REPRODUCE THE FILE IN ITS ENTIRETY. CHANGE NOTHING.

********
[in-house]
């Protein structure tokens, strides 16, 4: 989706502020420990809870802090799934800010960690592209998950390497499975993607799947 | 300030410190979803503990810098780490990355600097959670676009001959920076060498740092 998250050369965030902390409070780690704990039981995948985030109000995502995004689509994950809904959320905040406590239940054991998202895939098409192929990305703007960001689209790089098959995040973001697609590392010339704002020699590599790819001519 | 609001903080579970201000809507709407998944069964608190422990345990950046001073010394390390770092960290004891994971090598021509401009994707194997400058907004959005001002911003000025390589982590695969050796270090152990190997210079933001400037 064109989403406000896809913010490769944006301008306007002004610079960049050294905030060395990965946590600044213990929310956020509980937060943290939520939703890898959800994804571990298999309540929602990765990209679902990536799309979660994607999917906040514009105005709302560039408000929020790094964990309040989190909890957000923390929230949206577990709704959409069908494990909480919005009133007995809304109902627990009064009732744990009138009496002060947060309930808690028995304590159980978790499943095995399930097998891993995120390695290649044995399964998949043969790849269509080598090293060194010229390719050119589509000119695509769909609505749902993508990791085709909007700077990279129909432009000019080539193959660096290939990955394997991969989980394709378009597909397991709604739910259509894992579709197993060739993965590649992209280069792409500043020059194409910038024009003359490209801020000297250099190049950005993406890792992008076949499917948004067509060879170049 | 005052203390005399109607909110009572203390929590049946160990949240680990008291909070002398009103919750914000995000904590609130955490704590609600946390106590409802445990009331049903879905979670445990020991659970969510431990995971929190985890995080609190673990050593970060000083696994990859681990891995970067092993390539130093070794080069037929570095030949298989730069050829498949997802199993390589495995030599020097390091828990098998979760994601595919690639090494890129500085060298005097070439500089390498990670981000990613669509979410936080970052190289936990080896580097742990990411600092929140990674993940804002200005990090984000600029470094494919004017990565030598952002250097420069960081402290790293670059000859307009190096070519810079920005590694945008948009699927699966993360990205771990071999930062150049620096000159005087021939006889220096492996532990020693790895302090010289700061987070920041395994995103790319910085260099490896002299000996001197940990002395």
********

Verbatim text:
[in-house]
């Protein structure tokens, strides 16, 4: 989706502020420990809870802090799934800010960690592209998950390497499975993607799947 | 300030410190979803503990810098780490990355600097959670676009001959920076060498740092 998250050369965030902390409070780690704990039981995948985030109000995502995004689509994950809904959320905040406590239940054991998202895939098409192929990305703007960001689209790089098959995040973001697609590392010339704002020699590599790819001519 | 609001903080579970201000809507709407998944069964608190422990345990950046001073010394390390770092960290004891994971090598021509401009994707194997400058907004959005001002911003000025390589982590695969050796270090152990190997210079933001400037 064109989403406000896809913010490769944006301008306007002004610079960049050294905030060395990965946590600044213990929310956020509980937060943290939520939703890898959800994804571990298999309540929602990765990209679902990536799309979660994607999917906040514009105005709302560039408000929020790094964990309040989190909890957000923390929230949206577990709704959409069908494990909480919005009133007995809304109902627990009064009732744990009138009496002060947060309930808690028995304590159980978790499943095995399930097998891993995120390695290649044995399964998949043969790849269509080598090293060194010229390719050119589509000119695509769909609505749902993508990791085709909007700077990279129909432009000019080539193959660096290939990955394997991969989980394709378009597909397991709604739910259509894992579709197993060739993965590649992209280069792409500043020059194409910038024009003359490209801020000297250099190049950005993406890792992008076949499917948004067509060879170049 | 005052203390005399109607909110009572203390929590049946160990949240680990008291909070002398009103919750914000995000904590609130955490704590609600946390106590409802445990009331049903879905979670445990020991659970969510431990995971929190985890995080609190673990050593970060000083696994990859681990891995970067092993390539130093070794080069037929570095030949298989730069050829498949997802199993390589495995030599020097390091828990098998979760994601595919690639090494890129500085060298005097070439500089390498990670981000990613669509979410936080970052190289936990080896580097742990990411600092929140990674993940804002200005990090984000600029470094494919004017990565030598952002250097420069960081402290790293670059000859307009190096070519810079920005590694945008948009699927699966993360990205771990071999930062150049620096000159005087021939006889220096492996532990020693790895302090010289700061987070920041395994995103790319910085260099490896002299000996001197940990002395």